Neighborhood Transformation in the Wild Frontier
One thing Bob Jonas instilled in me was the confidence in my ability to 'make a pitch'. My efforts in the Mountain View neighborhood of Anchorage, Alaska have required a level of salesmanship.
Mountain View is the proverbial 'wrong side of the tracks' or tough part of town - the bad neighborhood.
Well, the pitch has started working. Last year, we brought the first financial institution to Mountain View in 20 years. For 20 year the community was 'unbanked' or cashed checks at the pawn shop (letting them take 15% off the top). They are already doing business 4 years ahead of their projected schedule. We opened a new library and we've given people services that they value and in turn appreciate and steward. We've beautified parks and green spaces believing that they are crucial to quality of life and we've started turning the tide of negativity by doing something that few people realized was so easy: having a ton of fun and celebrating the place we call home.
We are a Land Trust committed to increasing investments in the commercial corridor and we do this by rehabilitating and owning and managing properties that for-profit investors and the market doesn't see an ROI in. Mountain View like much of the built environment in Alaska is relatively young. But, it came up in the Post WW2 era where asbestos was a primary building material and you got rid of your 1,000 gallon oil drum by burying it on your lot. And, it seems like everything used to either be a gas station or auto service station - leaving a major environmental footprint. Things like this make Mountain View a difficult sell for businesses looking to locate to the area. We make our pitch to businesses that the community needs to continue to thrive, and we use our properties to invite new investment and clear the way for businesses to open. Businesses like Credit Union 1, GCI (an internet and telephone company), Subway and the Mountain View Dentist are all doing pretty darn well in an area where there isn't any competition.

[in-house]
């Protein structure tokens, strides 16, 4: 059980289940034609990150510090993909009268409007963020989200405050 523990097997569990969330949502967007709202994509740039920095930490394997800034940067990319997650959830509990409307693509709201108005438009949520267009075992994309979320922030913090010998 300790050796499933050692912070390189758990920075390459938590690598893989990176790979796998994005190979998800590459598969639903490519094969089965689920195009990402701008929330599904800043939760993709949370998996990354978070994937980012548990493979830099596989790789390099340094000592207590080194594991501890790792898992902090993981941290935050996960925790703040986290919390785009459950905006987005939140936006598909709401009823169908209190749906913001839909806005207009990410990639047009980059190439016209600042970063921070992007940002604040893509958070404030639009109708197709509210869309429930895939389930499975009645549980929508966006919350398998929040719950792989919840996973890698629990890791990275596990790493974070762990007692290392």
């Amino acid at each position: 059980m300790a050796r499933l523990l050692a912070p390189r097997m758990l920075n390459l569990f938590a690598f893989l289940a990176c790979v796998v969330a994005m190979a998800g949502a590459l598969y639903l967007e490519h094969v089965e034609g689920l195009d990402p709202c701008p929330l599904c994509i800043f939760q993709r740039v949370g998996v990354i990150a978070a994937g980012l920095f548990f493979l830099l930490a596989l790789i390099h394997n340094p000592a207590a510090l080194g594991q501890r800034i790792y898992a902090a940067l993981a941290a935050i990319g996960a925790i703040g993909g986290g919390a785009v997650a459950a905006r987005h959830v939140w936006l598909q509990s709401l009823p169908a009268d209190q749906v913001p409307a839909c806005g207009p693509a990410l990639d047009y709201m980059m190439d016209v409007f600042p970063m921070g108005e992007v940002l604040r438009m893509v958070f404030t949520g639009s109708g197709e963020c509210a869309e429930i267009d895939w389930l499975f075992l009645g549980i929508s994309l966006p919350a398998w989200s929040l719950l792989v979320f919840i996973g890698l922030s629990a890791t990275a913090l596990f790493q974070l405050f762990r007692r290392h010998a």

I get a lot of questions about life in Alaska so I'll answer some: I've never seen Sarah Palin though the questions about her have been fewer and fewer as of late (her husband Todd Palin is more renowned right now for his snowmachine racing); Winter is long (which I love) and dark (imagine skate skiing next to the Pacific Ocean with the moonlight glistening off the thick, deep snow). People are manic-depressive and it typically follows the extremes of the sun; Lots and Lots of Moose - a mother and sow climbed over my six foot fence last year to bed down in our yard; I'd look forward to others!